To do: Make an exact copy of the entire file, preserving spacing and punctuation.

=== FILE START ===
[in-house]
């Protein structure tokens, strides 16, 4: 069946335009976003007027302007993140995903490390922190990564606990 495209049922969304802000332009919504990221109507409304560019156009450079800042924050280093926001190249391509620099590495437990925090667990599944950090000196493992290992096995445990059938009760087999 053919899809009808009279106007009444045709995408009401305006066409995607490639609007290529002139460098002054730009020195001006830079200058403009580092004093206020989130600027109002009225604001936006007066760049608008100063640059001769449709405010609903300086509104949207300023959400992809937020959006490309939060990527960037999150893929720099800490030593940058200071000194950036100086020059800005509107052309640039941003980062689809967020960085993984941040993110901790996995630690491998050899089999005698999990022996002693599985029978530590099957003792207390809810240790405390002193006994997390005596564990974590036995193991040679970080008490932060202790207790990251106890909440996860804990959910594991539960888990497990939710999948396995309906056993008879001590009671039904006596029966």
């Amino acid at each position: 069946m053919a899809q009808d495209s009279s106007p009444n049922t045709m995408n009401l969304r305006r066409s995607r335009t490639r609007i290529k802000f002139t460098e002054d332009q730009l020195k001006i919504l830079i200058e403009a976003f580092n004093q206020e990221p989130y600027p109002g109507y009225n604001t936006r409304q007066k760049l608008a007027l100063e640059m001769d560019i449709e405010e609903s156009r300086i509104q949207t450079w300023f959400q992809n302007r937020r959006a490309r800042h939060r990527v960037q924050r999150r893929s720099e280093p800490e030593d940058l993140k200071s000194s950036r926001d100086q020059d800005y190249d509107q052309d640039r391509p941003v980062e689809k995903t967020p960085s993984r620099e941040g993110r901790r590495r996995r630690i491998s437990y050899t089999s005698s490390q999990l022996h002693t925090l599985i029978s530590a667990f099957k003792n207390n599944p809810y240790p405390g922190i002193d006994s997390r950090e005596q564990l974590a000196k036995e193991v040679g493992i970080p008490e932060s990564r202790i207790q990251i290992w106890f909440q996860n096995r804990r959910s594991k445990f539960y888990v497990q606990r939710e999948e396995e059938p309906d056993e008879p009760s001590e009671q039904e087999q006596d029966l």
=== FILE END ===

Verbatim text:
[in-house]
């Protein structure tokens, strides 16, 4: 069946335009976003007027302007993140995903490390922190990564606990 495209049922969304802000332009919504990221109507409304560019156009450079800042924050280093926001190249391509620099590495437990925090667990599944950090000196493992290992096995445990059938009760087999 053919899809009808009279106007009444045709995408009401305006066409995607490639609007290529002139460098002054730009020195001006830079200058403009580092004093206020989130600027109002009225604001936006007066760049608008100063640059001769449709405010609903300086509104949207300023959400992809937020959006490309939060990527960037999150893929720099800490030593940058200071000194950036100086020059800005509107052309640039941003980062689809967020960085993984941040993110901790996995630690491998050899089999005698999990022996002693599985029978530590099957003792207390809810240790405390002193006994997390005596564990974590036995193991040679970080008490932060202790207790990251106890909440996860804990959910594991539960888990497990939710999948396995309906056993008879001590009671039904006596029966």
């Amino acid at each position: 069946m053919a899809q009808d495209s009279s106007p009444n049922t045709m995408n009401l969304r305006r066409s995607r335009t490639r609007i290529k802000f002139t460098e002054d332009q730009l020195k001006i919504l830079i200058e403009a976003f580092n004093q206020e990221p989130y600027p109002g109507y009225n604001t936006r409304q007066k760049l608008a007027l100063e640059m001769d560019i449709e405010e609903s156009r300086i509104q949207t450079w300023f959400q992809n302007r937020r959006a490309r800042h939060r990527v960037q924050r999150r893929s720099e280093p800490e030593d940058l993140k200071s000194s950036r926001d100086q020059d800005y190249d509107q052309d640039r391509p941003v980062e689809k995903t967020p960085s993984r620099e941040g993110r901790r590495r996995r630690i491998s437990y050899t089999s005698s490390q999990l022996h002693t925090l599985i029978s530590a667990f099957k003792n207390n599944p809810y240790p405390g922190i002193d006994s997390r950090e005596q564990l974590a000196k036995e193991v040679g493992i970080p008490e932060s990564r202790i207790q990251i290992w106890f909440q996860n096995r804990r959910s594991k445990f539960y888990v497990q606990r939710e999948e396995e059938p309906d056993e008879p009760s001590e009671q039904e087999q006596d029966l």